It is no surprise that repressive policies against immigrants are born out of the US—especially during the time of a pandemic. With the immigration status of international students under threat, widespread confusion poses concerns about whether the students of today will be able to become productive members of society being a part of a system that promotes institutionalised discrimination and robs them of the standard of education their peers are awarded.

The aspiration of many in Pakistan is to be able to qualify for an admission into a well-established university of the west. Higher education, exposure to different cultures and socialising with peers is part of the experience of studying abroad, ultimately resulting in the rise of a more informed generation. Since their institutions will only be continuing with online instruction in the near future, F-1 holders are being forced to return to their home countries prematurely in a time when international travel is near impossible, dangerous and stressful. Not only is this detrimental to their personal growth but it also puts into question the ethics behind such a prejudiced change in policy—are immigrants by virtue of being humans, and present in the US legally, not entitled to the same protection offered to other members of society?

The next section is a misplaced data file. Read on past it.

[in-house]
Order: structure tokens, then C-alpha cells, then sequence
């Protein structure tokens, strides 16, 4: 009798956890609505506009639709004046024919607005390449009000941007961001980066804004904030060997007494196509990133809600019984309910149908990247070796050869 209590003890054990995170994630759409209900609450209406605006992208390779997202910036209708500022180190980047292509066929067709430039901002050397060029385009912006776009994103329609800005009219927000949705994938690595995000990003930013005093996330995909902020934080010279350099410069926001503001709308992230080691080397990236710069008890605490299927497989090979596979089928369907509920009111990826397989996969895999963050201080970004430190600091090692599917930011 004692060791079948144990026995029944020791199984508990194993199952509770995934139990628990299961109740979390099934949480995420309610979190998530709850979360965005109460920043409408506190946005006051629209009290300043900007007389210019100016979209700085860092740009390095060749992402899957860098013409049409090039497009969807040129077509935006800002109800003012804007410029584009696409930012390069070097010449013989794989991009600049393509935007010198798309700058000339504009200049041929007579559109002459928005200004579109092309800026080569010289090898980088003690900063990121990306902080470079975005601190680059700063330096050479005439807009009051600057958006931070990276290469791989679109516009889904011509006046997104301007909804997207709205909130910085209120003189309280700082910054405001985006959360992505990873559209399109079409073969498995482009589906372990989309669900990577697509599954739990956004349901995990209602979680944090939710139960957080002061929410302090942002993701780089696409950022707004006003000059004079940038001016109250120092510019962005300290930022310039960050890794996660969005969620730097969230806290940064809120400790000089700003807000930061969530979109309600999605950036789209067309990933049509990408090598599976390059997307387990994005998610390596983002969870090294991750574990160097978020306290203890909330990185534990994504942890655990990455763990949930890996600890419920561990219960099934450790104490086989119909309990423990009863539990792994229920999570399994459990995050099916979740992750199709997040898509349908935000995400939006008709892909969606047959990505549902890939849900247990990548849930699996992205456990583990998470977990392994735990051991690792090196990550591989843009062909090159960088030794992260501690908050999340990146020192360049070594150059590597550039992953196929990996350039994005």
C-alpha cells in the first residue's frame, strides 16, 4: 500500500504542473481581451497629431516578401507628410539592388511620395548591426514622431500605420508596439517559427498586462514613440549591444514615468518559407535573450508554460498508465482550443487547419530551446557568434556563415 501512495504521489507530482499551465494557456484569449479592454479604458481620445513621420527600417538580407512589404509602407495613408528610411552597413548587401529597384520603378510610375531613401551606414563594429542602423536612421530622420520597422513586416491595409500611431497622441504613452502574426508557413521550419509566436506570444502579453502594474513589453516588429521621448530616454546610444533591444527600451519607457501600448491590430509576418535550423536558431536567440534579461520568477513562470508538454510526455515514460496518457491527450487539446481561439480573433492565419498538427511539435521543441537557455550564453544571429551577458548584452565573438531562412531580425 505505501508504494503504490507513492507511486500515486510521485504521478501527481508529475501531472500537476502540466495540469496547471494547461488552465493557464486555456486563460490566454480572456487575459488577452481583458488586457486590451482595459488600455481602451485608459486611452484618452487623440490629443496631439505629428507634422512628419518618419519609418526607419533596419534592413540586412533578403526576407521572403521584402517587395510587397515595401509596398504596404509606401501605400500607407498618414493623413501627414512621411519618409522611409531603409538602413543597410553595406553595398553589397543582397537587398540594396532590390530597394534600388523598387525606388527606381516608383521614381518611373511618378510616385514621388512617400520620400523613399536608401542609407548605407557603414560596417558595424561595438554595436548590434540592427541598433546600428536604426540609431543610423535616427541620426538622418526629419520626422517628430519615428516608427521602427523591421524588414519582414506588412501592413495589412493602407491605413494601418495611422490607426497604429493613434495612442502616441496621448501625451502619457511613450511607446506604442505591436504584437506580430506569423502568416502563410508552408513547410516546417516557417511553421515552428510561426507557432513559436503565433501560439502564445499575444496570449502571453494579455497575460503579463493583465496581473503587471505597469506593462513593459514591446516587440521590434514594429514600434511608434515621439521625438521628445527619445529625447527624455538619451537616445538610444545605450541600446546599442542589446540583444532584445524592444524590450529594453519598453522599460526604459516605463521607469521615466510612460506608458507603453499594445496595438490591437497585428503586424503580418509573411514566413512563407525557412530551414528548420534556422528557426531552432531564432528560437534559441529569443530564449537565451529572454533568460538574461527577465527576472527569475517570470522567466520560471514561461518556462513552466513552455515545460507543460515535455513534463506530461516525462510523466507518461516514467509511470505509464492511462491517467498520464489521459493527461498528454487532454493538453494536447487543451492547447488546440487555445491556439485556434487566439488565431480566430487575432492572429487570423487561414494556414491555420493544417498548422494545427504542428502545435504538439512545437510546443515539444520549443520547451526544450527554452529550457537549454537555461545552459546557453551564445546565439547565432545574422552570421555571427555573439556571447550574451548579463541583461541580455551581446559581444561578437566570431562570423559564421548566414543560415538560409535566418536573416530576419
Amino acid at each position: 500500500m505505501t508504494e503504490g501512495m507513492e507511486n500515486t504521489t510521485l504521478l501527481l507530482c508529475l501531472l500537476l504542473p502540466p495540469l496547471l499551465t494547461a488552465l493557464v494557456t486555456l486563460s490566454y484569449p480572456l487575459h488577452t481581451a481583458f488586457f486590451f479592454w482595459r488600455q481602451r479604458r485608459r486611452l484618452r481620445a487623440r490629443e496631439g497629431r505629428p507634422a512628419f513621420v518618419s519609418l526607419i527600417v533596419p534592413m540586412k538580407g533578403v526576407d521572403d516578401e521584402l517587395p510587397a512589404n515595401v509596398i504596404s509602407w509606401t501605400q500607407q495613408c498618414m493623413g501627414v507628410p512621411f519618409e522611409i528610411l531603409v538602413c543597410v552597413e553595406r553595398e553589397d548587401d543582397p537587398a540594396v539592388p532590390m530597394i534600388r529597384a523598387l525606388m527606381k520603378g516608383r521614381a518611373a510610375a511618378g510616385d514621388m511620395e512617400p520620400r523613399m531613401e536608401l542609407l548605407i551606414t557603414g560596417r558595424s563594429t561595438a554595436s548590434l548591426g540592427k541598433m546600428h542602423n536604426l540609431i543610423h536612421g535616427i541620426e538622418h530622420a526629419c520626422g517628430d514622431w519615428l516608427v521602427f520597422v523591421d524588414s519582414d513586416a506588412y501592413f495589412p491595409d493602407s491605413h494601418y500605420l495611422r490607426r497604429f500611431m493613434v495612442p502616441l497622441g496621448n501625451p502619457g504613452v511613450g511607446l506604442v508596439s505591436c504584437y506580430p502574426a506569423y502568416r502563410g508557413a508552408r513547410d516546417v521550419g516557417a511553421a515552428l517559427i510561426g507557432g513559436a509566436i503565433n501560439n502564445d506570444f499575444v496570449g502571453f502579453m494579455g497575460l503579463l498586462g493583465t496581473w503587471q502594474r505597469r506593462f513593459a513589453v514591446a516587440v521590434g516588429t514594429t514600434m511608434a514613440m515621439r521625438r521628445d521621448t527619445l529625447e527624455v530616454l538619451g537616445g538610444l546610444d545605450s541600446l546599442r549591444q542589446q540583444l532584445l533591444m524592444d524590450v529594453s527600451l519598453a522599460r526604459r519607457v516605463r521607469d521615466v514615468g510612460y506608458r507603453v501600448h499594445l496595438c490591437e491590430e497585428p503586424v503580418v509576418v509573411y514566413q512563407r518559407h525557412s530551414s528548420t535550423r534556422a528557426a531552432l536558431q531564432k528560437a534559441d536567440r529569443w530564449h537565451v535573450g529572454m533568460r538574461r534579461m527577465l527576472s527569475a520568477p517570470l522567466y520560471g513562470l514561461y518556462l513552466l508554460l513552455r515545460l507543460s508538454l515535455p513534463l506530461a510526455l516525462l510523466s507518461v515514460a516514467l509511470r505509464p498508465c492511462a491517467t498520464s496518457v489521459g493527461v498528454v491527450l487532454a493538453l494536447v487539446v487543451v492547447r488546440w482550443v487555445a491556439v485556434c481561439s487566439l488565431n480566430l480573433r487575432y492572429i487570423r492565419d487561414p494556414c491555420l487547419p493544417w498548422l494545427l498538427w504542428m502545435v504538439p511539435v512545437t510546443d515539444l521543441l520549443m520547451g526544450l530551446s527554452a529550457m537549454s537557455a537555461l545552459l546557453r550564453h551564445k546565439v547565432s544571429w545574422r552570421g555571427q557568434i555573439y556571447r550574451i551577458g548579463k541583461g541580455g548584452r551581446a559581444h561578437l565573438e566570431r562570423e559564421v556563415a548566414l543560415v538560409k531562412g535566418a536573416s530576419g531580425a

Active international students are now faced with two courses of action; switch to a different college that offers in-person instruction which would increase their exposure to COVID-19, or return to their respective countries—isolated from their peers and away from university life. What’s more bewildering is that this reform would deprive the US of $41 billion worth of revenue generated by foreign students. Instead, it promotes the market of giant competitors like China, Europe and even Japan. At this time, self-reflection is paramount for the American government as it threatens its own economy and moral values.